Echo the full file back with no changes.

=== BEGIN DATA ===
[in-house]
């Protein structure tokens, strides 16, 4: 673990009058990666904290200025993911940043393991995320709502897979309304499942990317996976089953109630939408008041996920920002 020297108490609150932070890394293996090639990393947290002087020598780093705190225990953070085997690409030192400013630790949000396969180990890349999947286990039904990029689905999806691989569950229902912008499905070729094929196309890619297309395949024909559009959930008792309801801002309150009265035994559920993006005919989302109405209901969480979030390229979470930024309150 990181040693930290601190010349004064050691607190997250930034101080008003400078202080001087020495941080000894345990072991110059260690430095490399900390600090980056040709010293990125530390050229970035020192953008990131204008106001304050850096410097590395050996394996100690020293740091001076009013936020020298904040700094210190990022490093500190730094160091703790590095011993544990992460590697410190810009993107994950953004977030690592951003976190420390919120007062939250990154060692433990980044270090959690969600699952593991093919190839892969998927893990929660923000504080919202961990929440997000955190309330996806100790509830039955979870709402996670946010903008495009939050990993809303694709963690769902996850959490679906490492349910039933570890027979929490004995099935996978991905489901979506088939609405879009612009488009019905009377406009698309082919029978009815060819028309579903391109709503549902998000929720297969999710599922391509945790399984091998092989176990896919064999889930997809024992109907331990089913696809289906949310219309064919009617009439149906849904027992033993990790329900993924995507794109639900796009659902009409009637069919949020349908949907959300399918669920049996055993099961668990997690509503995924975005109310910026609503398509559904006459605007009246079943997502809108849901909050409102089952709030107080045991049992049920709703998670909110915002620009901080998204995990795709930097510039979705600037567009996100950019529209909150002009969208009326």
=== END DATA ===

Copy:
[in-house]
């Protein structure tokens, strides 16, 4: 673990009058990666904290200025993911940043393991995320709502897979309304499942990317996976089953109630939408008041996920920002 020297108490609150932070890394293996090639990393947290002087020598780093705190225990953070085997690409030192400013630790949000396969180990890349999947286990039904990029689905999806691989569950229902912008499905070729094929196309890619297309395949024909559009959930008792309801801002309150009265035994559920993006005919989302109405209901969480979030390229979470930024309150 990181040693930290601190010349004064050691607190997250930034101080008003400078202080001087020495941080000894345990072991110059260690430095490399900390600090980056040709010293990125530390050229970035020192953008990131204008106001304050850096410097590395050996394996100690020293740091001076009013936020020298904040700094210190990022490093500190730094160091703790590095011993544990992460590697410190810009993107994950953004977030690592951003976190420390919120007062939250990154060692433990980044270090959690969600699952593991093919190839892969998927893990929660923000504080919202961990929440997000955190309330996806100790509830039955979870709402996670946010903008495009939050990993809303694709963690769902996850959490679906490492349910039933570890027979929490004995099935996978991905489901979506088939609405879009612009488009019905009377406009698309082919029978009815060819028309579903391109709503549902998000929720297969999710599922391509945790399984091998092989176990896919064999889930997809024992109907331990089913696809289906949310219309064919009617009439149906849904027992033993990790329900993924995507794109639900796009659902009409009637069919949020349908949907959300399918669920049996055993099961668990997690509503995924975005109310910026609503398509559904006459605007009246079943997502809108849901909050409102089952709030107080045991049992049920709703998670909110915002620009901080998204995990795709930097510039979705600037567009996100950019529209909150002009969208009326």